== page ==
Secondary Hyperparathyroidism


Clinical features

Diagnostic test

Impaired intestinal calcium absorption
Low dietary intake

Avoidance of dairy products/ obtained via history

24 h urine calcium assessment

Lactose intolerance

Abdominal pain, bloating, flatulence, diarrhea, bulky, frothy, and watery stools

Known history of lactose intolerance

Lactose tolerance test

Lactose Breath Hydrogen tests

? genetic testing

Decreased intestinal absorption
Celiac disease

Diarrhea, weight loss, associated autoimmune diseases such as Crohn’s disease, T1DM

Transglutaminase antibodies

Endomysial Ab

Intestinal Biopsy

Evaluate for iron and B12 deficiencies

Pancreatic steatorrhea

Mild GI symptoms

Stool studies for fat

Evaluate for iron and B12 deficiencies

Vitamin D deficiency
Sunlight deprivation

Lack of sun exposure especially high-risk groups (elderly, nursing home residents) religious beliefs

Use of sunscreens


Intestinal Vitamin D malabsorption

Liver disease

Hepatic function

Loss of calcium related to the following disease

History of bisphosphonate use in:

Paget’s disease


Bone metastasis



Obtained via history/recent history of weaning



History of kidney stones, loop diuretics, family history of kidney stones

24 h urine studies for calcium, sodium, phosphorus, oxalate, citrate

Soft tissue damage

Traumatic muscle damage, ICU stay, extensive burns

CK levels

Impaired PTH secretion
Renal failure

Pruritus, anuria, uremic symptoms, anemia

Creatinine, phosphorus, blood urea nitrogen


Albright phenotype

Family history


Genetic testing

In the case of SHPT due to renal disease, additional history of renal insufficiency, serum creatinine, phosphorus, BUN, assessment of urine output, and comorbidities is essential. The measurement of PTH is required and is typically high in the presence of a normal to mildly low serum calcium concentration. Due to the chronicity of the disease, serum albumin should be routinely measured to obtain a corrected calcium level. Elevated serum calcium excludes SHPT of renal origin.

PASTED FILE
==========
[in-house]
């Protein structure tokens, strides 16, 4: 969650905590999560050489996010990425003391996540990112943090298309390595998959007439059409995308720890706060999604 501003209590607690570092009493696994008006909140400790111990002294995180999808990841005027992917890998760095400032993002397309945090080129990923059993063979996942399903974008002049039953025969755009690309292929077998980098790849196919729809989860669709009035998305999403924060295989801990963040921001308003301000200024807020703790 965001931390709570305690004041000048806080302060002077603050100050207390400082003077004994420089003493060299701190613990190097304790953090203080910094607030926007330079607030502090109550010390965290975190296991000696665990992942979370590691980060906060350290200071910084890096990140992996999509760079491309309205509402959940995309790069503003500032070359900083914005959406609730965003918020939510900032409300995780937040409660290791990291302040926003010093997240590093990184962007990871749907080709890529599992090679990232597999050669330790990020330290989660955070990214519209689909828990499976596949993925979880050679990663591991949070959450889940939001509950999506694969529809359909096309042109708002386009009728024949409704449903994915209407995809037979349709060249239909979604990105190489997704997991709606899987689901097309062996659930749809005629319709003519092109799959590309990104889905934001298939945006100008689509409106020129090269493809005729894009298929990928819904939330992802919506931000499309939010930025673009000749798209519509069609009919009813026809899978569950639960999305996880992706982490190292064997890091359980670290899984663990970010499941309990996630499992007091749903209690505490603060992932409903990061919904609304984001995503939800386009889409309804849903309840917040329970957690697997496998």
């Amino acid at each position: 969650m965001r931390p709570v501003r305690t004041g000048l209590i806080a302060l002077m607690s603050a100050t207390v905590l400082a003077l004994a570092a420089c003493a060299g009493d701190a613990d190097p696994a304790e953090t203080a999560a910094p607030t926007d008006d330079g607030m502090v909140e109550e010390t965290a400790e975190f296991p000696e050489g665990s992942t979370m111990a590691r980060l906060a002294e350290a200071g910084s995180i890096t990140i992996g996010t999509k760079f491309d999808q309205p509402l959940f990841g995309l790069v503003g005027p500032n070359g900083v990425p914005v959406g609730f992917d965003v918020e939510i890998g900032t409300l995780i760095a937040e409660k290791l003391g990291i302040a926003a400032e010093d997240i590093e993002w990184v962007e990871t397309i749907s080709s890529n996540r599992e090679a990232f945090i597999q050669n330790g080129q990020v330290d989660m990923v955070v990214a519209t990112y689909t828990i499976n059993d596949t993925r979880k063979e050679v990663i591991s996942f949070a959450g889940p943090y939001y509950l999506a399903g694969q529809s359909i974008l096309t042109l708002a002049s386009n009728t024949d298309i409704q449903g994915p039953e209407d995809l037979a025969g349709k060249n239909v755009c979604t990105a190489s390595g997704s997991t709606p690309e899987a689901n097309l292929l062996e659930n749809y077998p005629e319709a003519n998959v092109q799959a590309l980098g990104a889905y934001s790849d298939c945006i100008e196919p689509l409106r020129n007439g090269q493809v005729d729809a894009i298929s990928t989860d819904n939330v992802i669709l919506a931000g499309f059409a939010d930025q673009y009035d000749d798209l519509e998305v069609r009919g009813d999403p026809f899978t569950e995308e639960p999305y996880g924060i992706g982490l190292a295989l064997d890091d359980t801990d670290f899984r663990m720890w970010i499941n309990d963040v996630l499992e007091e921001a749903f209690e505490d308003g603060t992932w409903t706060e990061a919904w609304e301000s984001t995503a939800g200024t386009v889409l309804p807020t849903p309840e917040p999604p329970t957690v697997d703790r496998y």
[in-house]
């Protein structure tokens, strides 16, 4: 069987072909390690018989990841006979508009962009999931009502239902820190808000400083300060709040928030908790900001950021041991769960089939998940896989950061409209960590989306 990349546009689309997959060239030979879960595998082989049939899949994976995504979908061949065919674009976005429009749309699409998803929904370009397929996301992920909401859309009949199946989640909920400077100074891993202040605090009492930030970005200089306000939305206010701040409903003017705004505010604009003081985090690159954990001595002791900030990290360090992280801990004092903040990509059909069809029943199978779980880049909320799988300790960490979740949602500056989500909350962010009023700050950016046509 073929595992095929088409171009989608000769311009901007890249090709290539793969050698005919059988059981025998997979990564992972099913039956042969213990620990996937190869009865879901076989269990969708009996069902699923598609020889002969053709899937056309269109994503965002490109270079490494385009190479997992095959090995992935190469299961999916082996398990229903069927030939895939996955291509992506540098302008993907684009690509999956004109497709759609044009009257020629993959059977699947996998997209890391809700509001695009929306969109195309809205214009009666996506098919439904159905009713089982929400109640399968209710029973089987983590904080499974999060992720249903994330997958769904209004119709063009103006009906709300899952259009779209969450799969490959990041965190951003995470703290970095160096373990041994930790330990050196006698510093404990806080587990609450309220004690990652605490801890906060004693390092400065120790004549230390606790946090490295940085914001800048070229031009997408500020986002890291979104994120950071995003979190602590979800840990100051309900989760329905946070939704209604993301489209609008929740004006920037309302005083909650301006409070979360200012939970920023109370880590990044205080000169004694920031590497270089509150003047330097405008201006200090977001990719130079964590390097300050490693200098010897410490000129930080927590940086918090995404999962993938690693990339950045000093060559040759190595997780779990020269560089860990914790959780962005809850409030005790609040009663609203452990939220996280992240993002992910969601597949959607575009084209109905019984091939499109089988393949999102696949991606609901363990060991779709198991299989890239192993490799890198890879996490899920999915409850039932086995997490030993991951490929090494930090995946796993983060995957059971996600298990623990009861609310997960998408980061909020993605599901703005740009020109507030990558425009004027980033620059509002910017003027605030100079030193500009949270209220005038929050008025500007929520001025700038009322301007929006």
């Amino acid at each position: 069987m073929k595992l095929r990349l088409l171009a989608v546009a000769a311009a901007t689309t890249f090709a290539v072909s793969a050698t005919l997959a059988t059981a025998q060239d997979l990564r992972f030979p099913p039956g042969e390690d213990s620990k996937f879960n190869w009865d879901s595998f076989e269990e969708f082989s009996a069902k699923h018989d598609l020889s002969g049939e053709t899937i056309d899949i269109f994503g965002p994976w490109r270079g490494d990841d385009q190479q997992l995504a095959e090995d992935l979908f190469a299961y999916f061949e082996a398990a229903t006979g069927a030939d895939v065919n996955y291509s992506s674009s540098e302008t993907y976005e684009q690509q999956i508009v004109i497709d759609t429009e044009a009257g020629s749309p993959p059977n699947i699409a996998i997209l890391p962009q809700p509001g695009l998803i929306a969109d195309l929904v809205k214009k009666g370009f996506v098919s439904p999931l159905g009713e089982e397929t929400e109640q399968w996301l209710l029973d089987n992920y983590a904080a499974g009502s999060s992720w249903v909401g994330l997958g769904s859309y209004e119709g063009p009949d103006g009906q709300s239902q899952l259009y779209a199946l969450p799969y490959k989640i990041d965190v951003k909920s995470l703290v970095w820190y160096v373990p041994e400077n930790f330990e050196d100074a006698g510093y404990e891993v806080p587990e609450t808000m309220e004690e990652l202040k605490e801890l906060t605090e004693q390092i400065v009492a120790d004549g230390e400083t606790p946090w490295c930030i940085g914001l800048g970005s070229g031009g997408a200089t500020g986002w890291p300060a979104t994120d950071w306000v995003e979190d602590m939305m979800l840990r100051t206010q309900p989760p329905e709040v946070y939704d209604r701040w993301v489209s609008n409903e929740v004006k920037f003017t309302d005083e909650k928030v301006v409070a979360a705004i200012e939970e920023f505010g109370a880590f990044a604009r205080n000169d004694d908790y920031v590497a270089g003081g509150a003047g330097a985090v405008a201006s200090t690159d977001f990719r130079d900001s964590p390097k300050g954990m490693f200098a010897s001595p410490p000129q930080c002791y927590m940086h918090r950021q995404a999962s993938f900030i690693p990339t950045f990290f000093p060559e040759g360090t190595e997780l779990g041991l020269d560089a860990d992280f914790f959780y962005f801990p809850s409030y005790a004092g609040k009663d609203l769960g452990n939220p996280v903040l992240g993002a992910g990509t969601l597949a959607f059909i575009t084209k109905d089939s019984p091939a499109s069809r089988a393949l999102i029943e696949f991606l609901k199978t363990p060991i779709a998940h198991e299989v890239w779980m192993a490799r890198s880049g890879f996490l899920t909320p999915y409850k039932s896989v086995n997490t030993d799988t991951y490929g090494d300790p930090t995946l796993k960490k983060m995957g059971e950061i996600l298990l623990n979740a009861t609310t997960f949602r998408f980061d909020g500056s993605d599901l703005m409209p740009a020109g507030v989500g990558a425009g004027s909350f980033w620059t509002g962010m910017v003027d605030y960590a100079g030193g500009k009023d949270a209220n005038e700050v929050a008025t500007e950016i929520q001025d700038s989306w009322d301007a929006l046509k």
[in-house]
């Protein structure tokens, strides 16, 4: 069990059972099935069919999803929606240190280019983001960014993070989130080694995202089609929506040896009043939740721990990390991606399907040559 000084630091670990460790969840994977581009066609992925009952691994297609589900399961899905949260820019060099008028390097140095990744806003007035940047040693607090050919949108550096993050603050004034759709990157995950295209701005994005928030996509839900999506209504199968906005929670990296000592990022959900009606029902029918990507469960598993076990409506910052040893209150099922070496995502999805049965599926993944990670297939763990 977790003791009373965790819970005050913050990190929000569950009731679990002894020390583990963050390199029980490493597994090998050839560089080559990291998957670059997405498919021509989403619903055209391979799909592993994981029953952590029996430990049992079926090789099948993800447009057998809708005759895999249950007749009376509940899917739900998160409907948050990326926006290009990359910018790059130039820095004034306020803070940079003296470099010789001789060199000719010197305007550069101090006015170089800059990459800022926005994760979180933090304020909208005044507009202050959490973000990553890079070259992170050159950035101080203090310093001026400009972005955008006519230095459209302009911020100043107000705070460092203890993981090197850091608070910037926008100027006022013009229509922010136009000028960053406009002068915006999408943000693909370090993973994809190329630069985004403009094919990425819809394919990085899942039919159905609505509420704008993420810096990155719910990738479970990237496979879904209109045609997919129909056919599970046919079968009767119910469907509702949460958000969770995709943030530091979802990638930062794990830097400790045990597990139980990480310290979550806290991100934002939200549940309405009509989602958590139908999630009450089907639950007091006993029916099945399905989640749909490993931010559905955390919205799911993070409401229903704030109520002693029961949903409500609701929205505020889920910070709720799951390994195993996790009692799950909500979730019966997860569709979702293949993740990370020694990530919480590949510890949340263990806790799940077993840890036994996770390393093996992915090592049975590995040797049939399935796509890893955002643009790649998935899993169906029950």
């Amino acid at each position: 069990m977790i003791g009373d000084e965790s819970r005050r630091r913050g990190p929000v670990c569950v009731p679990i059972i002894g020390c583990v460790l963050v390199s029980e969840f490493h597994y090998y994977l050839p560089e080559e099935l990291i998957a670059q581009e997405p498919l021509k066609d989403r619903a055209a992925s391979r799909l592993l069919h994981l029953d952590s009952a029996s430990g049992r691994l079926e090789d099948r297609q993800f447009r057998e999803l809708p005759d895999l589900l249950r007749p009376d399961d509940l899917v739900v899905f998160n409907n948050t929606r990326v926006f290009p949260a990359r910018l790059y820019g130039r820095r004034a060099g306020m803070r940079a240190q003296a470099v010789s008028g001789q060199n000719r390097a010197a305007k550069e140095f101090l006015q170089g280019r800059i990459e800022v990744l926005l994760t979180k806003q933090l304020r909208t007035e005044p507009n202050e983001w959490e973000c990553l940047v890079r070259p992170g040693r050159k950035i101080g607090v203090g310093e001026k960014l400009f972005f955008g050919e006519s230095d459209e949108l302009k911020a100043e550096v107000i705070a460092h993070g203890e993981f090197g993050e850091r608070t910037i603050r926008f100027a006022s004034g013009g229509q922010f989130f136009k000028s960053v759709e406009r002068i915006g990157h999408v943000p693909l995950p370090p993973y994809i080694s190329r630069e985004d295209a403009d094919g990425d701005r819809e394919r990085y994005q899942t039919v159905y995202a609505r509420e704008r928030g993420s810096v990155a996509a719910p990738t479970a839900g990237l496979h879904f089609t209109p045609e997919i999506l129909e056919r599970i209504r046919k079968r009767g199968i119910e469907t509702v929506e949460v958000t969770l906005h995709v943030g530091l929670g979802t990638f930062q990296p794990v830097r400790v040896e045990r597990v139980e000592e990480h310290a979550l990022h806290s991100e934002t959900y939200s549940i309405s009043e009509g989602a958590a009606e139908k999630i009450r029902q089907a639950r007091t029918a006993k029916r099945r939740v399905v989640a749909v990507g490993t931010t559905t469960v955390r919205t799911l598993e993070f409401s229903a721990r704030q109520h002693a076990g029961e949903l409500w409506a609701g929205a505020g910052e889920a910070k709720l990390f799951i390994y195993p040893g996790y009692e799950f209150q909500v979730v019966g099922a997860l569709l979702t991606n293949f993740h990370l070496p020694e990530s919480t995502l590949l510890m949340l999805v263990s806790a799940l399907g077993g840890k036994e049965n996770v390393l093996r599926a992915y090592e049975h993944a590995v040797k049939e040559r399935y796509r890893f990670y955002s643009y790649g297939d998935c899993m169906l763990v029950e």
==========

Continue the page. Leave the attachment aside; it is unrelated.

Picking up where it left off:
Guidelines for the Management of SHPT

Treatment of SHPT is aimed at minimizing all-cause morbidity and mortality, abnormal mineral metabolism, and bone disease as well as preventing extra-skeletal calcium deposits including vascular calcification.

In 2009, the Kidney Disease: Improving Global Outcome (KDIGO) developed practice guidelines which provided recommendations for the evaluation and management of chronic kidney disease-mineral and bone disorder (CKD-MBD) . The KDIGO does not recommend specific targets for PTH based on the stage of renal disease. They recommend using intact PTH as an assay. There is a greater momentum towards early detection and treatment of SHPT. In CKD stage III {GFR 30–59 mL/min/1.73 m2] PTH should be monitored every 12 months along with annual calcium and phosphorus assessments. Therapy should be initiated if the PTH rises steadily or persistently remains above the upper limit of normal. In CKD stage IV [GFR 15–29 mL/min/1.73 m2], PTH measurements are recommended every 3 months. In CKD V not yet on dialysis, PTH should be assessed every 3 months while calcium and phosphorus levels are assessed monthly. The goal is to maintain calcium and phosphorus levels within the normal range.

In 2003, the Kidney Disease Outcome Quality Initiative KDOQI specified target goals for PTH, calcium, and phosphorus. For patients with CKD stage V [below 15 mL/min/1.73 m2], the KDOQI guidelines recommended a target intact PTH (first-generation immunometric assay) of between 150 and 300 pg/mL, calcium phosphorus product of less than 55, serum calcium in the lower half of the normal range [8.4–9.5 mg/dL] and serum phosphorus between 3.5 and 5.5 mg/dL. The standard treatments used in order to achieve these targets were limited by drug side effects and thus these goals remained largely unmet [9].

The newer KDIGO CKD-MBD guidelines have used more of an evidence-based approach and have individualized treatment and represent the most current clinical management guidelines. Target PTH levels should be based on the levels of renal dysfunction to avoid high bone turnover and maintain near normal levels of alkaline phosphatase. This goal can be achieved by keeping PTH near the upper limit of normal in CKD stages 3–4 and up to nine times normal in the dialysis population [10]. However, a uniform classification system in this area is lacking.

Current KDIGO guidelines do not recommend routine measurements of bone mineral density in CKD, although suggest that serum PTH or bone-specific alkaline phosphatase levels should be assessed to predict bone turnover [10].

Bone biopsy is the gold standard procedure to assess CKD-MBD but is invasive and not widely available. Vascular calcification can be assessed by lateral abdominal radiograph, echocardiogram, or computed tomography (CT) scanning.

Treatment of SHPT